Sundays are normally my non-flying days. I’ll often be found on my bicycle on the roads around Altadena, Pasadena, and La Canada. This Sunday found me and cycling buddies climbing the Angeles Crest Highway (ACH) from La Canada to Clear Creek Junction. It was a cool, cloudy, and foggy morning. As we climbed through the clouds, visibility was very poor (sometime as low as 200 ft).
Visibility at Clear Creek
Part way into our climb, a stream of fire and sheriff vehicles began passing us going uphill; we also heard a helicopter overhead above the clouds. Experience led us to expect another motorcycle crash on the road. Only when got to Clear Creek (3600′ MSL) did we hear they were looking for a downed airplane. Details were non existent, but my first guess was VFR into IMC (pilots who aren’t trained to fly in the clouds ending up in the clouds with deadly results). Continue reading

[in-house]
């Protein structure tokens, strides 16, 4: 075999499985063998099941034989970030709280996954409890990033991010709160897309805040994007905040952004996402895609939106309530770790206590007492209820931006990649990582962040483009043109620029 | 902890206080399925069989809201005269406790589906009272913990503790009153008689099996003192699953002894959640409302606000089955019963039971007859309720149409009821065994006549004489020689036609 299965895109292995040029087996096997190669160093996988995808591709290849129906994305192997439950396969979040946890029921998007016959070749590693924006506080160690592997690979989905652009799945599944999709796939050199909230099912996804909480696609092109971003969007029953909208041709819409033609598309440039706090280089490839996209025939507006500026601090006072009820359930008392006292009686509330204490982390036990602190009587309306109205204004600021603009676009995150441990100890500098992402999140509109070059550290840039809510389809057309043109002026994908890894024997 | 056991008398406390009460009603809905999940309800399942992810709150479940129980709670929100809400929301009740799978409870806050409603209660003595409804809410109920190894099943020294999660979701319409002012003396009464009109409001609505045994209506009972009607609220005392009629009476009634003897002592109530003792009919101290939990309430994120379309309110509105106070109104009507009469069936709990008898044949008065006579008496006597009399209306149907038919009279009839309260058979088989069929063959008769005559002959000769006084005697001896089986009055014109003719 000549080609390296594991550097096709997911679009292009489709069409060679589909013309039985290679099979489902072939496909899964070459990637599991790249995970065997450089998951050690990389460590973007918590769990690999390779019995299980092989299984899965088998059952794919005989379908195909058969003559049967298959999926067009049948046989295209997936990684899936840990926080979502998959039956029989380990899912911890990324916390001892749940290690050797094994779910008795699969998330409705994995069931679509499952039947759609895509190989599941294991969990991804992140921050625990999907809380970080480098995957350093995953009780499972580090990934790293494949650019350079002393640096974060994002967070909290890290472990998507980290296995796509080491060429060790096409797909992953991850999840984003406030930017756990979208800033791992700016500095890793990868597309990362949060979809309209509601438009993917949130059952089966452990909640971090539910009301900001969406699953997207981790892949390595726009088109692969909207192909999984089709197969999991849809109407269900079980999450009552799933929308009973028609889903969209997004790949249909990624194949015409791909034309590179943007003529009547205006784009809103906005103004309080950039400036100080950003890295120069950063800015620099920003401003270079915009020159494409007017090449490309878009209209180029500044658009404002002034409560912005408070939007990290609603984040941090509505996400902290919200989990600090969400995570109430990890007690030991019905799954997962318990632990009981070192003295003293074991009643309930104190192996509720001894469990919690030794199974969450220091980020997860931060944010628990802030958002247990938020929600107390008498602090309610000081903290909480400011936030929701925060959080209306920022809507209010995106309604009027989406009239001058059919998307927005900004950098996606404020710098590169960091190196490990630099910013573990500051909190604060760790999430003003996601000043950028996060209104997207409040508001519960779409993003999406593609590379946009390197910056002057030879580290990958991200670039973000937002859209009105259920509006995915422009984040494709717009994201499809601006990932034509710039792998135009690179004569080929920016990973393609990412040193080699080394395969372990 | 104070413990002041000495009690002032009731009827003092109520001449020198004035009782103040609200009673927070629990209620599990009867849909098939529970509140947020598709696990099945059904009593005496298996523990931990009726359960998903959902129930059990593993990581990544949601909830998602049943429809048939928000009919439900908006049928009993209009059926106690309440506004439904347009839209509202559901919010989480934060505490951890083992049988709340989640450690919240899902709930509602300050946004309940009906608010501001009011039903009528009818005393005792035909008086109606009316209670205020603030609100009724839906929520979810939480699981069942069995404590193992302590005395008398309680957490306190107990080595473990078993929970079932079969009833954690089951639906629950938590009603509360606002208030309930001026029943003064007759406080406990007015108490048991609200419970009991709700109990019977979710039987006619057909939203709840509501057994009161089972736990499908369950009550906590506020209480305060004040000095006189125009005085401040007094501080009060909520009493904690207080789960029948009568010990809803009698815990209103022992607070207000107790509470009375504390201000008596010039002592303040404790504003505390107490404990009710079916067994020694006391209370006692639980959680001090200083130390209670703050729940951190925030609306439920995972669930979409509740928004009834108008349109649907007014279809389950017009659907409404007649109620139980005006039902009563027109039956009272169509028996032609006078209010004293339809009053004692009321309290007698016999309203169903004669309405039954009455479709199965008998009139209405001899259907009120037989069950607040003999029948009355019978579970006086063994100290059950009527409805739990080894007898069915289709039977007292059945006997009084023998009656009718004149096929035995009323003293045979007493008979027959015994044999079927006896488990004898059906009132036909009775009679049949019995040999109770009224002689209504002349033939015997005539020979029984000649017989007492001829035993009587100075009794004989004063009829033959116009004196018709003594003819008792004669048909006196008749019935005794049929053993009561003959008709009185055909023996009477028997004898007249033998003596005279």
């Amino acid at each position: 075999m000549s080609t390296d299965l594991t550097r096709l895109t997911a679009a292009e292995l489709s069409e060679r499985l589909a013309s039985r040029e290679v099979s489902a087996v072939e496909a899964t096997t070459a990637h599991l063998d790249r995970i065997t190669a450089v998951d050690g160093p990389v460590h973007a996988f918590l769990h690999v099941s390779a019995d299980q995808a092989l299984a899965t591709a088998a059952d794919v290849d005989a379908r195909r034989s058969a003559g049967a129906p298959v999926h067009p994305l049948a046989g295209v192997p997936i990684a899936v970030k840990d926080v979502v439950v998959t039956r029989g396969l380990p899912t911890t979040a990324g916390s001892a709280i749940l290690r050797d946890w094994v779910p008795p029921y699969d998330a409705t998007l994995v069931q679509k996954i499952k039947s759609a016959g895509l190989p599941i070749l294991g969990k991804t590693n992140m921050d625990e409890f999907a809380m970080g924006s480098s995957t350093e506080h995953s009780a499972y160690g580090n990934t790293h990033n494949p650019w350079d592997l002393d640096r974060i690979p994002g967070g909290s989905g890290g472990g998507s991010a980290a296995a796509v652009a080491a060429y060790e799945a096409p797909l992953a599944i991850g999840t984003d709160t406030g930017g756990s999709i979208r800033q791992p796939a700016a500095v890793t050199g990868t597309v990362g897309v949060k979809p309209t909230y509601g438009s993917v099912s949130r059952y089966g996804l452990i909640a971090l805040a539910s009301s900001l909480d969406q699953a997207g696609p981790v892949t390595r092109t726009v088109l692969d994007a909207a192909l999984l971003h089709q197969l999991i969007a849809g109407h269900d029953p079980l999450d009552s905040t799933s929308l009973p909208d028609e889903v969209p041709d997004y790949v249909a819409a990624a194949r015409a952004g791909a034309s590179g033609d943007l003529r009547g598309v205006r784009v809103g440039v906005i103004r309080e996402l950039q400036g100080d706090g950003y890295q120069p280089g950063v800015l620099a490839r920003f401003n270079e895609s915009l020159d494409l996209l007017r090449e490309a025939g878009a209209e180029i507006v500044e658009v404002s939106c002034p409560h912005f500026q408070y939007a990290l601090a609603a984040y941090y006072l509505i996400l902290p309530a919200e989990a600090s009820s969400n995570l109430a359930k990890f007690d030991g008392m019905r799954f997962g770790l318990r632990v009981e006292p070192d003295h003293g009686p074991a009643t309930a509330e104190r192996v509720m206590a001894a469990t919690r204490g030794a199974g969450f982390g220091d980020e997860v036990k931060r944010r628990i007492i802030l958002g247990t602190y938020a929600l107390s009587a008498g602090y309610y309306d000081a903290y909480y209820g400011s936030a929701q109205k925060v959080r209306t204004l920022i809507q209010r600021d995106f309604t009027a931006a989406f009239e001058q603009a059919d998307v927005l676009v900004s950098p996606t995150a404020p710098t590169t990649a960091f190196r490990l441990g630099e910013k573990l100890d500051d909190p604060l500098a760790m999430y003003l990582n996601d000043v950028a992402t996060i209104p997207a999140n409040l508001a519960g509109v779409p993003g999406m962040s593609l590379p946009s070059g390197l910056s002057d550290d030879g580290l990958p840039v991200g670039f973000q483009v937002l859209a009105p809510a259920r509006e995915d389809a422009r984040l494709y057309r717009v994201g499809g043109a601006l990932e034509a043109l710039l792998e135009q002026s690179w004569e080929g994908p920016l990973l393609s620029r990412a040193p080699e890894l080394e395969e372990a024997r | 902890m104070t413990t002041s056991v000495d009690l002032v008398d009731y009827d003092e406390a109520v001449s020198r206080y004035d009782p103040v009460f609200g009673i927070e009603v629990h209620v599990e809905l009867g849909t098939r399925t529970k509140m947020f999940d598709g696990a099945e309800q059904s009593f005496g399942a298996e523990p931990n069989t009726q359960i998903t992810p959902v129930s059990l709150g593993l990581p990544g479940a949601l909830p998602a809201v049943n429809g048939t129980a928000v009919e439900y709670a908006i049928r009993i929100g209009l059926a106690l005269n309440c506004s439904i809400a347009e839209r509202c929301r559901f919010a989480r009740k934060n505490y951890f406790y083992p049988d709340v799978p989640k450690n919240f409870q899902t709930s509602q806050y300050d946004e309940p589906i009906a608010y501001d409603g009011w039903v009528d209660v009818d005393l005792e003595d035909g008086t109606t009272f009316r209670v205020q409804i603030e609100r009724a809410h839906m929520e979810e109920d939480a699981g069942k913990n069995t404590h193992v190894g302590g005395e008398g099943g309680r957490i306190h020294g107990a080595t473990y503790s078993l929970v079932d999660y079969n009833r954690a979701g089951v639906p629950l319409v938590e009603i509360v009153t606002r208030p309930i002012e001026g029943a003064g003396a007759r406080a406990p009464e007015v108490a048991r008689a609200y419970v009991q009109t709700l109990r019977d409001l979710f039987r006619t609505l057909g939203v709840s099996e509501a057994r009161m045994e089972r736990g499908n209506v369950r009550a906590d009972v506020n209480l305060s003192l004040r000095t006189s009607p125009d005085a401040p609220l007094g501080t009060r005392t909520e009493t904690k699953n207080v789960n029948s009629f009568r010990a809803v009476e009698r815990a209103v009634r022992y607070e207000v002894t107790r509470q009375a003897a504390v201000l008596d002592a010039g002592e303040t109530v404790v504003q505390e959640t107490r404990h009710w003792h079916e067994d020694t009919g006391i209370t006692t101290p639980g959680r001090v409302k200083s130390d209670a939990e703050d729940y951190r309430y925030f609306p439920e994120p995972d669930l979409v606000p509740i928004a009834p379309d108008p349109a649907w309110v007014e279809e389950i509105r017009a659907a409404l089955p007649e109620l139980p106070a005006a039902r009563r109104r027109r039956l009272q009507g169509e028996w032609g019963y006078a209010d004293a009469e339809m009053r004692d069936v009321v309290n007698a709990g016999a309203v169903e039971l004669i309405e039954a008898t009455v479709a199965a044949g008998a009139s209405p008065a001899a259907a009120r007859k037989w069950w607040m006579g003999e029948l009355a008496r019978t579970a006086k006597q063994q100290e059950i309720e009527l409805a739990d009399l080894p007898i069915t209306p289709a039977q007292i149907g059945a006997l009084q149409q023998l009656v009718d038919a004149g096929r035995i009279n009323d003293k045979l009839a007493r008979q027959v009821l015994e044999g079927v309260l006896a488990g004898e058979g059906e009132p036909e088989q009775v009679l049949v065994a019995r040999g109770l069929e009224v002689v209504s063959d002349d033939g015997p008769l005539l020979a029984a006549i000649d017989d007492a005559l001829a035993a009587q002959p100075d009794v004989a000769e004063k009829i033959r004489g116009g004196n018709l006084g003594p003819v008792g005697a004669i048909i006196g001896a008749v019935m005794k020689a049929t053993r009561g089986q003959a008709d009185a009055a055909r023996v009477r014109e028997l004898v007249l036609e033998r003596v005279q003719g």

Though I log a lot of PIC during instrument training flights, I frequently have to go out with an instructor or safety pilot in order to keep up my currency. Over the years, I’ve come up with a “workout” that can get my necessary hold, intercept, tracking, and 6 approaches, while flying a variety of approach types. If you are lucky with vectoring, get prepared quickly in the air, and do missed approaches, this can be completed in much less than 2 hours. I’ve mapped out the rough line I typically end up flying (minus the necessary hold at PDZ). If you are rusty, this may not be the workout for you or you may at least need to ask for delaying vectors, extra turn in a hold, or land at some of the airports to give you time in between
SoCal Instrument Workout
While it may be legal to put your pilot friend who just earned his license in the right seat as safety pilot, I wouldn’t recommend it without a little more work and discussion. Let’s see why… Continue reading